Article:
Liquor license disqualifies Abu-Taleb

Opinion: Letters To The Editor

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In the early 1970s, Village President John Gearen asked me to chair a blue ribbon committee of Oak Parkers to consider whether to change the ban on the sale of liquor in our village. As chair of what became known as the Liquor Committee, I was at the center of the debate. For this reason, the question in the current election as to whether the village president may hold a liquor license is of special interest to me. In my view, Mr. Abu-Taleb is not eligible to serve as president of the Oak Park village board because he, or his wife or other family member, holds a liquor license issued by our village.

Members of the Liquor Committee and most Oak Parkers were well aware of the unsavory problems neighboring "wet" communities faced because elected officials and government employees, or members of their families, were allowed to hold — or to have a personal or financial interest in establishments whose owners hold — valuable liquor licenses issued by those municipalities: Sweetheart deals, kickbacks, bribes and lack of effective enforcement of their liquor ordinances.

The members of the Liquor Committee knew that unless we addressed the potential for such unintended consequences, we could not recommend that Oak Park allow the sale of liquor. The only effective solution was to prohibit elected officials and village employees from directly or indirectly holding or benefiting from any liquor license issued by the village.

That principle was the starting point for all that followed. The Liquor Committee submitted a report recommending that Oak Park allow the limited sale of liquor in our village. I was the principal draftsman of the committee's report and the suggested liquor licensing ordinance. The village board accepted our report and adopted the ordinance we recommended.

We have enjoyed nearly a half century of Oak Park being a "wet" community. We have become a fine dining destination because restaurants can serve liquor. We have avoided the scandals that have plagued neighboring communities by insisting on a fundamental principle: neither elected officials nor government employees nor members of their families may hold a liquor license or have a financial or personal interest in an establishment that holds a liquor license.

I strongly believe that this principle must be preserved. Accordingly, so long as Mr. Abu-Taleb or a member of his family holds a liquor license, or if he has a financial or personal interest in an establishment that holds a liquor license, he is not and should not be eligible to serve as village president. I am not persuaded by the fact that he found a lawyer who advises that he can get around our village's liquor and ethics ordinances. Nor am I swayed by the argument that the protections contained in these ordinances are inconsequential or obsolete. They are not.

We need a village president who will honor and uphold the principles that underlie our ordinances, not one who would try to avoid or subvert them.

Gene Armstrong

Oak Park

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Is this for real?  

Posted: March 21st, 2013 10:18 PM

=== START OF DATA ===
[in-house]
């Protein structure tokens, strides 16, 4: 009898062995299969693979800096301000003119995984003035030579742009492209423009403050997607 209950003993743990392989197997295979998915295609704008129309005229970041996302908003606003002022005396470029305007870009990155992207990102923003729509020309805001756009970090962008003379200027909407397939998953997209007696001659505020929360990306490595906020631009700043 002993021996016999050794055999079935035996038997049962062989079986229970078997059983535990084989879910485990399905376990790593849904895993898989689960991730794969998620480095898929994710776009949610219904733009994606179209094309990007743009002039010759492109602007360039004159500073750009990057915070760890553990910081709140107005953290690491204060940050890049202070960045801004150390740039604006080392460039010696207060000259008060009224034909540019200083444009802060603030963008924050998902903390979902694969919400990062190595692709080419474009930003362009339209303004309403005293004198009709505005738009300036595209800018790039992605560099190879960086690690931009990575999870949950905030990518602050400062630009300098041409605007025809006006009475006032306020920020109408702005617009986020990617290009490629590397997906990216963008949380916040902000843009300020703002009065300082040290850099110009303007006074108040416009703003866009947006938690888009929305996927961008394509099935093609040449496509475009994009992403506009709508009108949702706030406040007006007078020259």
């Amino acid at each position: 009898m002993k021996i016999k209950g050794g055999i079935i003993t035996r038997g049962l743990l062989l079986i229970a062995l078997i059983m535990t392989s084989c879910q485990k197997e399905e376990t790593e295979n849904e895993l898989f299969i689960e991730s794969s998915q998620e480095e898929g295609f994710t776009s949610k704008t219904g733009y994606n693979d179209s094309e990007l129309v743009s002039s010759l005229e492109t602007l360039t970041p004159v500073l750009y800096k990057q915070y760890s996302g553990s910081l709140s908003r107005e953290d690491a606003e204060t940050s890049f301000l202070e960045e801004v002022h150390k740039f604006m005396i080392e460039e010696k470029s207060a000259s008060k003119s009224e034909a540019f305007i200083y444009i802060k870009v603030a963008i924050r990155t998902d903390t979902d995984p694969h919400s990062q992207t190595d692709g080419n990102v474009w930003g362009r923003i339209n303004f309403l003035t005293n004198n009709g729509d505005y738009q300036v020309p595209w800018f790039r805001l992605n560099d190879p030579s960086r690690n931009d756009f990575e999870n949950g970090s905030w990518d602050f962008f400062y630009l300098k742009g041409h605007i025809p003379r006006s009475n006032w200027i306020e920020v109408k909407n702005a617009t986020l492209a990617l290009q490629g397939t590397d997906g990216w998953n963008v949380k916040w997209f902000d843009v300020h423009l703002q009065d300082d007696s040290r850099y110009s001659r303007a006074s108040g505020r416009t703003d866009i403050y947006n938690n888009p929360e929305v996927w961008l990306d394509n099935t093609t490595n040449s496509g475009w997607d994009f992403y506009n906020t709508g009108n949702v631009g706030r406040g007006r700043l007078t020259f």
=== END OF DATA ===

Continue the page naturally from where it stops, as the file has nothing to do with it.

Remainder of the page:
I read this with a straight face until Mr. Armstrong suggested that Oak Park is a fine dining "destination", just 10 miles from one of the true global epicenters of fine dining. Does allowing a liquor license somehow directly enable fine dining? OP has a great restaurant in Marion St. Cheese Market. Taste of Brazil is also great but they don't even have a liquor license. Does this guy really believe the crap he's posting, or has the VMA leeched his sentience away into mush? I smell BS.


Posted: March 21st, 2013 10:03 PM

Read the Shrub Town cartoon on page 25 of the Wednesday Journal dated March 20th. It really pokes fun at the VMA stance on the liquor issue.

Not a prude from Oak Park  

Posted: March 21st, 2013 9:18 AM

For all the speculation about what would happen if Maya came before the Commission, there has been no discussion about whether Maya has been before the commission. If Maya has been a habitual violator of liquor laws, that should be a part of this discussion. If not, Mr. Anan has identified how he would address this issue and the discussion should move on to the bigger issues facing this community.

Prohibition is over  

Posted: March 21st, 2013 8:43 AM

Race for village president aside, your views on alcohol & ethics are outdated, Mr. Armstrong. They date from less laidback era & attitudes about liquor have evolved greatly. Our recent relaxing of some alcohol provisions was playing catchup--not leading edge. The idea that someone can't hold office & run a business where alcohol is served is backwards & a red herring as far as actual prevention of corruption. Regardless of who wins, the village policy needs revisiting. It's antiquated.

Dirty Campaign  

Posted: March 21st, 2013 7:44 AM

The torrent of dirty politics continues, now from a former VMA president. Let's keep the campaign clean and focus on real issues. This only strengthens my conviction that the VMA has lost focus on the best interests of the community. Sounds like they're scared they may actually lose a seat this time?

Bridgett from Oak Park  

Posted: March 21st, 2013 6:53 AM

Regardless, Anan said at the WJ candidates forum that if he were elected Village President, he would divest himself of Maya del Sol. So it's a moot point. Guess Gene didn't get the memo.

John Butch Murtagh from Oak Park, Illinois  

Posted: March 20th, 2013 11:07 PM

The way the election is shaping up, the village is going to have a nasty lawsuit aabout an ordinance based more on OP aged morals than on real risk. This is a buggy wagon issue being touted by boogie-men.

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